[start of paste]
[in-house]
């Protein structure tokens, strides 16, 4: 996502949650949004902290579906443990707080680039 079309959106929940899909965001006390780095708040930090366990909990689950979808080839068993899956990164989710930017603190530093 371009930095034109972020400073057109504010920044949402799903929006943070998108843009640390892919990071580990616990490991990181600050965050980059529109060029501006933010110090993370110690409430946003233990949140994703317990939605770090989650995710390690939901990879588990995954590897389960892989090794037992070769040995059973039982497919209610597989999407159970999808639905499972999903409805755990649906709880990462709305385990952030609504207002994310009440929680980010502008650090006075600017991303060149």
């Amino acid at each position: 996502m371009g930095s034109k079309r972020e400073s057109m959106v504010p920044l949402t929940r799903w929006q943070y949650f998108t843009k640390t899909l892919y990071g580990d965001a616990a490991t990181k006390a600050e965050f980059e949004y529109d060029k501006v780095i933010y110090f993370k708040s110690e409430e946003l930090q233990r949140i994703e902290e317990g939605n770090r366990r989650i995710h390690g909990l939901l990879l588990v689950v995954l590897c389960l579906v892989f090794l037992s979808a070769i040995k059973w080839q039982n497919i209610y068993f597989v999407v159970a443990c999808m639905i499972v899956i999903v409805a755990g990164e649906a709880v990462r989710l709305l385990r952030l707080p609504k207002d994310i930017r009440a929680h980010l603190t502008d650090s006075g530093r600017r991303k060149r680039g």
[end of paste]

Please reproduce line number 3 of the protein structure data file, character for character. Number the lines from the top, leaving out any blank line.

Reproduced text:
């Amino acid at each position: 996502m371009g930095s034109k079309r972020e400073s057109m959106v504010p920044l949402t929940r799903w929006q943070y949650f998108t843009k640390t899909l892919y990071g580990d965001a616990a490991t990181k006390a600050e965050f980059e949004y529109d060029k501006v780095i933010y110090f993370k708040s110690e409430e946003l930090q233990r949140i994703e902290e317990g939605n770090r366990r989650i995710h390690g909990l939901l990879l588990v689950v995954l590897c389960l579906v892989f090794l037992s979808a070769i040995k059973w080839q039982n497919i209610y068993f597989v999407v159970a443990c999808m639905i499972v899956i999903v409805a755990g990164e649906a709880v990462r989710l709305l385990r952030l707080p609504k207002d994310i930017r009440a929680h980010l603190t502008d650090s006075g530093r600017r991303k060149r680039g």